They assert that there is a finite amount of innovation. It is difficult to consider possible new inventions from an ex ante perspective. I doubt the greatest geniuses of the 19th century could have conceived of the breakthroughs in genetic research that scientists have achieved in the past few decades. I doubt that even the greatest genius from the 14th century could have conceived of antibiotics or treatments for cancer. But we can consider the research and other work being done in labs across America today. It's difficult to imagine how many new pharmaceutical drugs have been killed because the innovators couldn't afford to put it through the clinical trial process, which can cost billions of dollars.

It's also difficult to imagine what would have been possible without the federal government strangling nuclear power in its infancy during the late 1970s and 1980s, mainly due to a high increase in cost in the United States after the Three-Mile Island incident in 1979. (For more on this history, see Alex Epstein's podcast and other work in this area). The leftist publication Vox even published an article detailing how the soaring costs of nuclear energy in the US weren't inevitable, and didn't occur in other countries like South Korea and France (note however that their diagnoses and conclusions about why this cost spike occurred are mixed). This is one area where we could have seen the proliferation of cheap, clean, and reliable energy, which affects the costs of nearly everything else.

What about derivative technologies, like nuclear-powered cargo ships, which like their aircraft carrier and submarine cousins, would only need to be refueled once every few decades? Forbes writes: "For the shipping industry, the increased number of runs per year, and the increased profits, appear to more than offset the increased operational costs of nuclear, according to an analysis by researchers at Penn State." We already have a model for how to store the waste from those; the military has been using it for decades. Nuclear-powered trains? This is just one area which could lead to countless additional spin-off applications.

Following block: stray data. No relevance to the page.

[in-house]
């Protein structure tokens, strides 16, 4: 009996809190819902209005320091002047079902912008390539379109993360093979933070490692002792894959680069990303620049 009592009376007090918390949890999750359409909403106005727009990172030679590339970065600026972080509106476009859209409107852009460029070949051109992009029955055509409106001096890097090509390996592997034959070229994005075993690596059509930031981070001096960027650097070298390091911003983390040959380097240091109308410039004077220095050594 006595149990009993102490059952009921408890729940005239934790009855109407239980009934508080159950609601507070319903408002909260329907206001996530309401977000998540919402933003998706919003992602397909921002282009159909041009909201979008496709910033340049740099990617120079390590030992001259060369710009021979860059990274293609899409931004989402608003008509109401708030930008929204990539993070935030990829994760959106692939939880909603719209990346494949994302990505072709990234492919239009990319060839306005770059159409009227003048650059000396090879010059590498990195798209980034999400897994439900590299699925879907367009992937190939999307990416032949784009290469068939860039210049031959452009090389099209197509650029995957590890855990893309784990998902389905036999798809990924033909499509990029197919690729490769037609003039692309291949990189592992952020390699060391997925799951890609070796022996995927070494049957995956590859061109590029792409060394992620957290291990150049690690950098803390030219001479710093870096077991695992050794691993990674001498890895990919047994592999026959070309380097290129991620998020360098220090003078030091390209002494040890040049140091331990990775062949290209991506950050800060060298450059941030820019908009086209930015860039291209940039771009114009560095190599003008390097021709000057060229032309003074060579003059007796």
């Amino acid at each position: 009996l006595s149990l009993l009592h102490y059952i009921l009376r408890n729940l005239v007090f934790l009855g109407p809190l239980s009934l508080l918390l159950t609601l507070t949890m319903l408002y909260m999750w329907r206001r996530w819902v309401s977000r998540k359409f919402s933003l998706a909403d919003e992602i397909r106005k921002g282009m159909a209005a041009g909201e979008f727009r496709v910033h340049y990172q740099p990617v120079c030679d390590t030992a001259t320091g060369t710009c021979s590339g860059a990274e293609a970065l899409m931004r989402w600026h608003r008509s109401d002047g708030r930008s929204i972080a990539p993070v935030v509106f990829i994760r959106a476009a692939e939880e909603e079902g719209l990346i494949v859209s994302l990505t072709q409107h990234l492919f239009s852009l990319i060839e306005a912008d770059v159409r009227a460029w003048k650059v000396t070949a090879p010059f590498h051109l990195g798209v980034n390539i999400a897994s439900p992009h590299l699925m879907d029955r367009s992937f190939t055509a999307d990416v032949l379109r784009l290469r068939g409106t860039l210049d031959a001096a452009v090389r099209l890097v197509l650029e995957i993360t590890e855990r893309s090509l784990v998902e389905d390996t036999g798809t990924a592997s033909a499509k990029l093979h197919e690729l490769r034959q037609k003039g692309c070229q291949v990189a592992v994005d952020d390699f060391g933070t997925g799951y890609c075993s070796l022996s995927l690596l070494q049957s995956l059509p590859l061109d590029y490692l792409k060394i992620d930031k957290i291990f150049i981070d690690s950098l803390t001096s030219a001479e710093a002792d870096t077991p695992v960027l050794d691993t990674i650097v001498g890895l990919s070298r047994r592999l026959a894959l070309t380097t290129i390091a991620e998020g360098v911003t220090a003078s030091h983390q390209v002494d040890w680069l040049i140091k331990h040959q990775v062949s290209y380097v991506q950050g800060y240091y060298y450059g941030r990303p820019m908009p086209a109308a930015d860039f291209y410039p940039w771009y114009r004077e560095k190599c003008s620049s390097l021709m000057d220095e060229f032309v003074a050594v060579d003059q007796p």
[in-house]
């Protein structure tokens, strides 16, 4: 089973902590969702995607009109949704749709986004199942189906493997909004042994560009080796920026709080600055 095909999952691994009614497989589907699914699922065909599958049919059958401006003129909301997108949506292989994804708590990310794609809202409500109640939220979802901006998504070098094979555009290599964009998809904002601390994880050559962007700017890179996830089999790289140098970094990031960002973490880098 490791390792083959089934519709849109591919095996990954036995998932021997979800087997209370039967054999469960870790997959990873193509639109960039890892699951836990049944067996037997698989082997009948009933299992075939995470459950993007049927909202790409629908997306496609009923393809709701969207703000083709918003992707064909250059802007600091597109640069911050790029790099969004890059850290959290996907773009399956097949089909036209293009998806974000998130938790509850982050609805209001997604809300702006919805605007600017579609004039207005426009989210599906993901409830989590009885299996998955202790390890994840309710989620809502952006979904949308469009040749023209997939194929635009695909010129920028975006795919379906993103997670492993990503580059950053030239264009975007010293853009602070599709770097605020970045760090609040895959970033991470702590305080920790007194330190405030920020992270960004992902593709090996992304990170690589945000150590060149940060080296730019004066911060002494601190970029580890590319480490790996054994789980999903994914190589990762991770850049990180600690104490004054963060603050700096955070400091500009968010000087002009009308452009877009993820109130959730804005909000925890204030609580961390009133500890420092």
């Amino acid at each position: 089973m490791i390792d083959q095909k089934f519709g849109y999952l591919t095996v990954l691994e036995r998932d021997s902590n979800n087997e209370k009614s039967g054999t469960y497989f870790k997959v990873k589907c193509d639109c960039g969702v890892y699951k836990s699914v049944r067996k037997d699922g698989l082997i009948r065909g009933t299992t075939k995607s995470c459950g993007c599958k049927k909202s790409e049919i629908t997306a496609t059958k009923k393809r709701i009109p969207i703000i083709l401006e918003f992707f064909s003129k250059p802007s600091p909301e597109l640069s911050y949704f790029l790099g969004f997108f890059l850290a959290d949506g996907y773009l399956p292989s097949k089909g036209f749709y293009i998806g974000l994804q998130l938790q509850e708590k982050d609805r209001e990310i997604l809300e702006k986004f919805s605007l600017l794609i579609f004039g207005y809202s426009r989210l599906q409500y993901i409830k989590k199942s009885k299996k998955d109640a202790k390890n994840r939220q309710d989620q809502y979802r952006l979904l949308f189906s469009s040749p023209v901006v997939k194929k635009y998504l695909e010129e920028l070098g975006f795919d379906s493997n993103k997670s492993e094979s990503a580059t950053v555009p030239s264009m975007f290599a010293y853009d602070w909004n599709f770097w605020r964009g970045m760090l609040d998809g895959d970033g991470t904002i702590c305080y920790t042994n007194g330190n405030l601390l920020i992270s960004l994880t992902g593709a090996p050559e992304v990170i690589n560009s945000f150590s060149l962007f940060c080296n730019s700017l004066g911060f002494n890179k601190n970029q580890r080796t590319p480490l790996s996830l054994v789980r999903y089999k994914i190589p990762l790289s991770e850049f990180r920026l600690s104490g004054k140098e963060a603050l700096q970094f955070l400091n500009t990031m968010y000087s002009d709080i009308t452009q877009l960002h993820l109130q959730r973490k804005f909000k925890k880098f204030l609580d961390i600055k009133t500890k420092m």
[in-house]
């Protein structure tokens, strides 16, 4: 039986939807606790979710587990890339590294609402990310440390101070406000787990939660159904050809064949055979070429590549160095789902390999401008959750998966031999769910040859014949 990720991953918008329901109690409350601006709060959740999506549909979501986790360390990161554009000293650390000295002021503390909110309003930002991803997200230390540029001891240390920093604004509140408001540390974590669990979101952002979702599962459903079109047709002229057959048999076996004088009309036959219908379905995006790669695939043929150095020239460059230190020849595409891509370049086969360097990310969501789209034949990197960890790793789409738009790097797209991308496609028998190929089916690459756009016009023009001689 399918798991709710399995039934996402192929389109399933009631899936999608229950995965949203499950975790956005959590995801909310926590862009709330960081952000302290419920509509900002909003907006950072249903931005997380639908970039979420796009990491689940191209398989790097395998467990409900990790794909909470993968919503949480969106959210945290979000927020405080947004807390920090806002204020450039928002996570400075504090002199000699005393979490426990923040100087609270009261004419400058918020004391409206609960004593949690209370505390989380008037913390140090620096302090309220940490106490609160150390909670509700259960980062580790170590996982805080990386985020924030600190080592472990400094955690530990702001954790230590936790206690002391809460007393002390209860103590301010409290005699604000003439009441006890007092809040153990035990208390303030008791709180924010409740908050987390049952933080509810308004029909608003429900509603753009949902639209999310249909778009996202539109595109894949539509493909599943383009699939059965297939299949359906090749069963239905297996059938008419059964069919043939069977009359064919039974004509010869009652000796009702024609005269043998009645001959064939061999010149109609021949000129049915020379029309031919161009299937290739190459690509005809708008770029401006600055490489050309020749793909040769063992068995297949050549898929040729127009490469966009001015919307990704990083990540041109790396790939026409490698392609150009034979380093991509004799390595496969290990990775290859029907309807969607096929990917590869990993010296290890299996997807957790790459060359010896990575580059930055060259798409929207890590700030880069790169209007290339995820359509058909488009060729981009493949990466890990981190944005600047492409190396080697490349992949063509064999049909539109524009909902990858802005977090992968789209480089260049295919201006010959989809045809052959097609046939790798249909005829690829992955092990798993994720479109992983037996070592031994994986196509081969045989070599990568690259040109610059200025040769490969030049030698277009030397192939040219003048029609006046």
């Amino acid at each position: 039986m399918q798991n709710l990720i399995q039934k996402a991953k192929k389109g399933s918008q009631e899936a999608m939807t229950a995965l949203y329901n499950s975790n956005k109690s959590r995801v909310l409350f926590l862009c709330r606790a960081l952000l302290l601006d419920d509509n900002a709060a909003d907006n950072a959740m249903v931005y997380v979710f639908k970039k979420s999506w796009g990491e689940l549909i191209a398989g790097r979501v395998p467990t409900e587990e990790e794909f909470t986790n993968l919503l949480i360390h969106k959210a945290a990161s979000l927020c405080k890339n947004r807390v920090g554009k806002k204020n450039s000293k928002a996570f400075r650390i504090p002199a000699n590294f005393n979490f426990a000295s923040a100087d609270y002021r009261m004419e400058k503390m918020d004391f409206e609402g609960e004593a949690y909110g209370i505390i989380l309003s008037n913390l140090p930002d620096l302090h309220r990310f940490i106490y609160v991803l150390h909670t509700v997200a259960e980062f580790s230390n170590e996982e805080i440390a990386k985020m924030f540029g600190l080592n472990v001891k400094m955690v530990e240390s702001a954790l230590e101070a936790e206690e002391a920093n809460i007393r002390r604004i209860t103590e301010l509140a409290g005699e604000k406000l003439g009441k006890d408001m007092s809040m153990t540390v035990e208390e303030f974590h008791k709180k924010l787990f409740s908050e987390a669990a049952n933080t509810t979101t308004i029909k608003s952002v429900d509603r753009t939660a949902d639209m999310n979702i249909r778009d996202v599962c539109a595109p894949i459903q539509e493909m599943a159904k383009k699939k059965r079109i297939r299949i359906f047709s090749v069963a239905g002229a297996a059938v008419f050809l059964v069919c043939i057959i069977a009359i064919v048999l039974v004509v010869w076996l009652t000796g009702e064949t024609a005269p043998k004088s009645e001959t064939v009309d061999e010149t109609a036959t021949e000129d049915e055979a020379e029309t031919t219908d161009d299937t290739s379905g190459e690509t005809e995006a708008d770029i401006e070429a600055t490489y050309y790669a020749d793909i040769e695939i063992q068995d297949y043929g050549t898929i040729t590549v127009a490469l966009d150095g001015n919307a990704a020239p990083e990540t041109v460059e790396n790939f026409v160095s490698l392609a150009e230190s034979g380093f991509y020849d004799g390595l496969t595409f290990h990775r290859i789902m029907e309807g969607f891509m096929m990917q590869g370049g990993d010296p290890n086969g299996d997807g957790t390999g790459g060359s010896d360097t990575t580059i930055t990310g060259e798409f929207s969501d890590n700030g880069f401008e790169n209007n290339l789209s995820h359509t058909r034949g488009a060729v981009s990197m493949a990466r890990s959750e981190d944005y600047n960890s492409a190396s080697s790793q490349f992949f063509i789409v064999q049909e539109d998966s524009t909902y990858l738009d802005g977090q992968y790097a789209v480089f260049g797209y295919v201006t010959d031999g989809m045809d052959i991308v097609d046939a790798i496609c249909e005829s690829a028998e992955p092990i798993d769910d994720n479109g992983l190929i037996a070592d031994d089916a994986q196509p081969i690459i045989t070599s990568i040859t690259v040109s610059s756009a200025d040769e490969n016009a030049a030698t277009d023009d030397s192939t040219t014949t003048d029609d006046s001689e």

Another area of future technological breakthroughs is genetic engineering and the use of different technologies (whether nanobots, genetic therapy, or something else) to treat cancer and turn it into a chronic disease that can be managed. Not to mention the potential of life-extension technologies which could make it possible for humans to live comfortably into their 150s and beyond while feeling healthy and maintaining active lifestyles. There's also potentials in areas like quantum computing, stem cell therapy, space travel, asteroid mining, alternatives to lithium-ion batteries, and nuclear fusion, just to name a few.

There are also countless innovative methods of financing these inventions, if the financial sector weren't so dominated by government bandits like the SEC. The government has imprisoned heroes like Michael Milken, who pioneered new methods of financing expensive projects to create groundbreaking new telecommunications technologies like his work on raising $2.5 billion MCI's construction fiber-optic cable infrastructure, the first national single-mode fiber-optic network. And another $1.2 billion allowed McCaw to build the first national wireless telephone system.

If one or any combination of them was achieved, we would see vast increases in people's wealth, opportunity, quality of life, and disposable income. There are countless more, which we can't even begin to imagine now without seeing the next big breakthrough and what it can achieve for human flourishing. And these are just the "low-hanging fruit" in groundbreaking new technology that sits waiting to be plucked, if the government were to stop throttling them in their infancy.